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Kodak EasyShare V803 review: Kodak EasyShare V803

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The Good Comes in several different colors.

The Bad Awkward, unresponsive controls; terrible noise; mediocre performance.

The Bottom Line Unless you absolutely need a camera in your favorite color, give this one a pass.

5.8 Overall
  • Design 6
  • Features 6
  • Performance 6
  • Image quality 5

We don't say this enough, but when it comes to gadgets, substance trumps style. Even if a gadget is pretty and stylish, it's worthless if it doesn't do what's intended. Sure, Kodak's EasyShare V803 might be pretty and stylish. Unfortunately it's also a very poor digital camera.

Despite its fat, candy bar shape, the V803's smooth curves and array of colors make it quite comely. Unfortunately, the camera's sleek design makes for an uncomfortable control scheme. A handful of tiny rectangular buttons strewn across the top and left side of the camera back access the V803's different modes and menus. The buttons feel unresponsive and are placed so that you have to use two hands while operating the camera, and we had a hard time trying to distinguish between them by touch. Also, you have to use a small, awkward-to-manipulate joystick to navigate the camera's various settings and menus. In our field tests, it often mistranslated directional taps and button pushes for each other.

Besides its colorful, curvy body, the V803 doesn't have any unique or notable features. The 8-megapixel camera uses a 36mm to 108mm-equivalent 3X optical zoom lens, and features a 2.5-inch LCD screen. Besides those main features, the camera has onboard image editing features with Kodak's "Perfect Touch Technology," as well as the standard array of scene presets and modes. We were pleased to see what Kodak calls the Maintain Settings mode, which saves your preferences for settings such as ISO, white balance, flash, and pixel resolution, so you don't have to reset them each time you turn your camera on, as you had to with some previous Kodak models.

The V803 performed reasonably well, though it takes far too long to start up. After a 4.3-second wait from power-on to first shot, we managed to take new photos every 1.4 seconds thereafter. With the onboard flash enabled, that wait increased to 3 seconds. The shutter was acceptably responsive, lagging 0.6 seconds with our high-contrast target and 1.6 seconds with our low-contrast target. The camera's burst mode only takes four shots at a time. In our tests it snapped them over 1.9 seconds for a respectable rate of 2.1 frames per second.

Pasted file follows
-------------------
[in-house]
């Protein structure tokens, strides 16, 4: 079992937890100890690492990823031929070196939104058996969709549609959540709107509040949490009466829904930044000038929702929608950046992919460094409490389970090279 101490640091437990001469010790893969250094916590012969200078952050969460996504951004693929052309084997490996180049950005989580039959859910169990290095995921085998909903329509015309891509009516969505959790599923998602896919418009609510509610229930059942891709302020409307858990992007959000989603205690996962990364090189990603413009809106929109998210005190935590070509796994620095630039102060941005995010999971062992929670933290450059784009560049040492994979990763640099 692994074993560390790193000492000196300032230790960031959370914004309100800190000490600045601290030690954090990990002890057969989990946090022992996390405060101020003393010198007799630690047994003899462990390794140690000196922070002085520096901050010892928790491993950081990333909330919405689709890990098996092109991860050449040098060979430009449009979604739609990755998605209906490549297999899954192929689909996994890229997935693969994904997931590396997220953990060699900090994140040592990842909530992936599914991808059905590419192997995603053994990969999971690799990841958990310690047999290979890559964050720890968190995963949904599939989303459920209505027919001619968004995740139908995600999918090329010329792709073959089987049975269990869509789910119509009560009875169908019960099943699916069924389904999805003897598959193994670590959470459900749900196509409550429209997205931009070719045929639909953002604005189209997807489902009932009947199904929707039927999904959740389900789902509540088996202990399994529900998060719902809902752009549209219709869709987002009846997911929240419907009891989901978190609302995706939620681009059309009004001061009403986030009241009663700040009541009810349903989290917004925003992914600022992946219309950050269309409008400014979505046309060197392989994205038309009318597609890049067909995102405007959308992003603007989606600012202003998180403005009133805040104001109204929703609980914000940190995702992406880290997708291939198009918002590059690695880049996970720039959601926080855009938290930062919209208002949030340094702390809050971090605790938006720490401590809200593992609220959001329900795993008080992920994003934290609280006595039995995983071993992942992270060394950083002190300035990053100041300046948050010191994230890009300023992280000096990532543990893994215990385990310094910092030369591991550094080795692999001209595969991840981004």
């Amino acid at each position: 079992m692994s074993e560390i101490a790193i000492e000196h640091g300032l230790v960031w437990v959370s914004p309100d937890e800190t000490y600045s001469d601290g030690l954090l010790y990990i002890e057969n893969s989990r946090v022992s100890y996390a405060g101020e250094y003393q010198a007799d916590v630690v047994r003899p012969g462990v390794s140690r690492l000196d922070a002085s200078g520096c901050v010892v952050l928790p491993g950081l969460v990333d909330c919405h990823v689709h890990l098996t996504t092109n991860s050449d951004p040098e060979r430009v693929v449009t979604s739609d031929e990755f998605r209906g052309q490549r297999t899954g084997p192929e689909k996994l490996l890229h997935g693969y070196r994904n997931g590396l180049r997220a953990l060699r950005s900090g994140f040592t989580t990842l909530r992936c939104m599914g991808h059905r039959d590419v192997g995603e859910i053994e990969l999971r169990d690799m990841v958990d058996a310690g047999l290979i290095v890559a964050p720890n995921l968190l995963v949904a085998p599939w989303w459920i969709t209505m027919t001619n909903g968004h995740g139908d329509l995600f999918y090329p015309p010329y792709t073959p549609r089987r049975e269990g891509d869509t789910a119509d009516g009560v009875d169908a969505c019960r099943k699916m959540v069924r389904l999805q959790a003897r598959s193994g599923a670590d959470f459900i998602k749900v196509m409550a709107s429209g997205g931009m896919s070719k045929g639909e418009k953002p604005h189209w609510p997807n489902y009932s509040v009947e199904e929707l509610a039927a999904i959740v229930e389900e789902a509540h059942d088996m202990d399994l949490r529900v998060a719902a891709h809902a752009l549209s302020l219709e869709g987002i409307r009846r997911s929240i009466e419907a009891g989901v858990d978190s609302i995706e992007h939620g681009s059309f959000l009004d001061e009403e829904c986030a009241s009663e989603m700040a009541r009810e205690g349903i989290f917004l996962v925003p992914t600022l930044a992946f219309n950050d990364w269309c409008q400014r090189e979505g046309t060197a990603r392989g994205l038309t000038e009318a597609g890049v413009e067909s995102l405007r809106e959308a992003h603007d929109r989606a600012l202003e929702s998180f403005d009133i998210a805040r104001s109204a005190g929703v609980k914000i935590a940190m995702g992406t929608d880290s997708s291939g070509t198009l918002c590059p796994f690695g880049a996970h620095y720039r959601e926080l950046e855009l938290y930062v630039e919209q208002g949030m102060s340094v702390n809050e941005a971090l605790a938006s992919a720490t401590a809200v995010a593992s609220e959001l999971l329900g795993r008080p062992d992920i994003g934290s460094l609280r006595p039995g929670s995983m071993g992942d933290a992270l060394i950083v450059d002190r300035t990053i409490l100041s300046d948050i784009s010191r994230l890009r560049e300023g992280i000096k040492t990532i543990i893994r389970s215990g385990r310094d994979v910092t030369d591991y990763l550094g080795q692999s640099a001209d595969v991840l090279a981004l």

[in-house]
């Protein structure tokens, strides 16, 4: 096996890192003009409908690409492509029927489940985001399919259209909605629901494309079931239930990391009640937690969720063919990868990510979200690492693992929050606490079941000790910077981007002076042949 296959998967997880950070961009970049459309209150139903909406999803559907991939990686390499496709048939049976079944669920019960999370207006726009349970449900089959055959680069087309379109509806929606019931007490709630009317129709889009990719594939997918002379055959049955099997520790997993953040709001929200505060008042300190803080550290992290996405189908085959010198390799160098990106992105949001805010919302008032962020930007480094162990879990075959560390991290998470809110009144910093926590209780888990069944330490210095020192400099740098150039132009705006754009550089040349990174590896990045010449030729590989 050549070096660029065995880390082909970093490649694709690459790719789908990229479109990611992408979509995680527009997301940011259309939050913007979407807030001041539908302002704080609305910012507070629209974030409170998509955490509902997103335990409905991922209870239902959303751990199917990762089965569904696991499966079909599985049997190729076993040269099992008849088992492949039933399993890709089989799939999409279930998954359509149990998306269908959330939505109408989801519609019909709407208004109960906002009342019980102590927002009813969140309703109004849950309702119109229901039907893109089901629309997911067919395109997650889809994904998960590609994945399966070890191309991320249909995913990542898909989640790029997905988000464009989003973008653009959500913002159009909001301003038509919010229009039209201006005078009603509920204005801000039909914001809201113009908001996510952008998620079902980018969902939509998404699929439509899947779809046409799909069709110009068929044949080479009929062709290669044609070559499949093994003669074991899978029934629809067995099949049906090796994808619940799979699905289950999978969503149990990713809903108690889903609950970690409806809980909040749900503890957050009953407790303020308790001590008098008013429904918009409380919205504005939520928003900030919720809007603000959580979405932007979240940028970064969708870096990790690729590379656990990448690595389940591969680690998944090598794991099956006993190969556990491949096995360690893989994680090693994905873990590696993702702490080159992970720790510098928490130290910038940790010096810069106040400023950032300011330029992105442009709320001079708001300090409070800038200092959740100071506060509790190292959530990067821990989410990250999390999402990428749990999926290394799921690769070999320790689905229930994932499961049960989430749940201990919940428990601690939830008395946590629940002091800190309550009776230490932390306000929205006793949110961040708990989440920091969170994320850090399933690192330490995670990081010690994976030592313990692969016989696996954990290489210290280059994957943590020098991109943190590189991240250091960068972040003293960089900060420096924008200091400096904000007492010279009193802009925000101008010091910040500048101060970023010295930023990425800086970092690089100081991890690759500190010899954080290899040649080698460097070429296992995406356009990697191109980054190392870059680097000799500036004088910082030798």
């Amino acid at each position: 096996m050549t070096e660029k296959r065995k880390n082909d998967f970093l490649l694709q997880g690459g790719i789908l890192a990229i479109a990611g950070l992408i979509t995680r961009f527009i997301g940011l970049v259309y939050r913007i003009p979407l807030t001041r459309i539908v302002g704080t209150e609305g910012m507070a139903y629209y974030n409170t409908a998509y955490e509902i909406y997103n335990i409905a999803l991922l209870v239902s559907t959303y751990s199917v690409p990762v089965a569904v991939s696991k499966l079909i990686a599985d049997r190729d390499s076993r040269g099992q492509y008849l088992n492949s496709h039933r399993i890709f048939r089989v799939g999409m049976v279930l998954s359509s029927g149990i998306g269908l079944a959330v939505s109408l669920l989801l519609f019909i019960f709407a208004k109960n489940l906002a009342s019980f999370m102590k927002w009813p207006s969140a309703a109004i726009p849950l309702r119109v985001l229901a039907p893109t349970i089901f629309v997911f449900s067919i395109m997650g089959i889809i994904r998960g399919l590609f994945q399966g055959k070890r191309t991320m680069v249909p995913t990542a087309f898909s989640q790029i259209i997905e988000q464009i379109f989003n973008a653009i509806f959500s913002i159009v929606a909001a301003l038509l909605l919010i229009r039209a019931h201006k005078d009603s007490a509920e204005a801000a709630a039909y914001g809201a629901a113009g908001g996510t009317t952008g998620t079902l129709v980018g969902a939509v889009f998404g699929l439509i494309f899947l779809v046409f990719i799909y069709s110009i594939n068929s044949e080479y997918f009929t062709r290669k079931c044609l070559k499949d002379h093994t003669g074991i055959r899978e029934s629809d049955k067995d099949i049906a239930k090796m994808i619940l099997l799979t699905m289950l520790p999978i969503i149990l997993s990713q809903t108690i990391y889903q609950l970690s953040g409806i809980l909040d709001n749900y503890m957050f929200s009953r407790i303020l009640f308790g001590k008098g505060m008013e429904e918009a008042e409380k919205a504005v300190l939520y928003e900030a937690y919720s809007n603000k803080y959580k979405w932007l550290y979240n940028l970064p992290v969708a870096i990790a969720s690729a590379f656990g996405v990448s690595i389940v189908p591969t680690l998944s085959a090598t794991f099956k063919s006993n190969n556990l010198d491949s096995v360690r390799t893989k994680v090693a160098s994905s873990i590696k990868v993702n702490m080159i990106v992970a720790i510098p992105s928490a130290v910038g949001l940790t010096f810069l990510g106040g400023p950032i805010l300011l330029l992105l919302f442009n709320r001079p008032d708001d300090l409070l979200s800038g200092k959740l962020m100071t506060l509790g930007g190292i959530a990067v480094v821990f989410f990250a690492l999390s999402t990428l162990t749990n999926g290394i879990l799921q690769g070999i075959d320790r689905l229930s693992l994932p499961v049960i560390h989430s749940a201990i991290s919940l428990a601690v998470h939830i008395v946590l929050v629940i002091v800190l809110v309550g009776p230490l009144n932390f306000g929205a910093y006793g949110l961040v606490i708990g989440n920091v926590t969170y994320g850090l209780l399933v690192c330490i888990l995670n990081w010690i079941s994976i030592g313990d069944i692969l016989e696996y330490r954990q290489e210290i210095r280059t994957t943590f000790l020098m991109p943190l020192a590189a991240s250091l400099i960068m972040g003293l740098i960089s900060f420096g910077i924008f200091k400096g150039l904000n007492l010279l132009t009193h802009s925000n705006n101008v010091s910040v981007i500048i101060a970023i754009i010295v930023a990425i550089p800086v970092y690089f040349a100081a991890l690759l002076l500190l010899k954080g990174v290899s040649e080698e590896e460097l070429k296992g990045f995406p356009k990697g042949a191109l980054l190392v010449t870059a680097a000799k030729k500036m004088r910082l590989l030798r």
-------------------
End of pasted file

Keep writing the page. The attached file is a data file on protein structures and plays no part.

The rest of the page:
Noise and artifacts plagued the V803's images, softening and obscuring fine details. Photos shot at settings as low as ISO 400 displayed notable amounts of grain, which only grew worse at higher ISO settings. At ISO 1600, static-like speckles completely covered the image, softening all but the largest and most prominent details and rendering it almost completely unusable.

It's telling that the second paragraph of Kodak's press release for the V803 starts with a quote from chief marketing officer Pierre Schaeffer rather than a product manager or engineer. "As consumers look for more ways to expand their picture taking experience, the Kodak EasyShare 10- and 8-megapixel digital cameras make it fun to personalize the camera look and feel," said Schaeffer. Unfortunately, the same company that ushered in color photography with Kodachrome now seems more interested in the color of the cameras than the technology inside them and the usability of their design. Unless you plan on making very large prints, you'd be better off sacrificing a megapixel and buying something such as Canon's PowerShot A560. Its images might still be noisy at high ISOs, but its controls are easier to use and it doesn't take forever to start up.

Shooting speed (in seconds)
(Shorter bars indicate better performance)
Typical shot-to-shot time  
Time to first shot  
Shutter lag (typical)  
Kodak EasyShare V803
Casio Exilim EX-Z850
Olympus Stylus 760
Canon PowerShot SD1000

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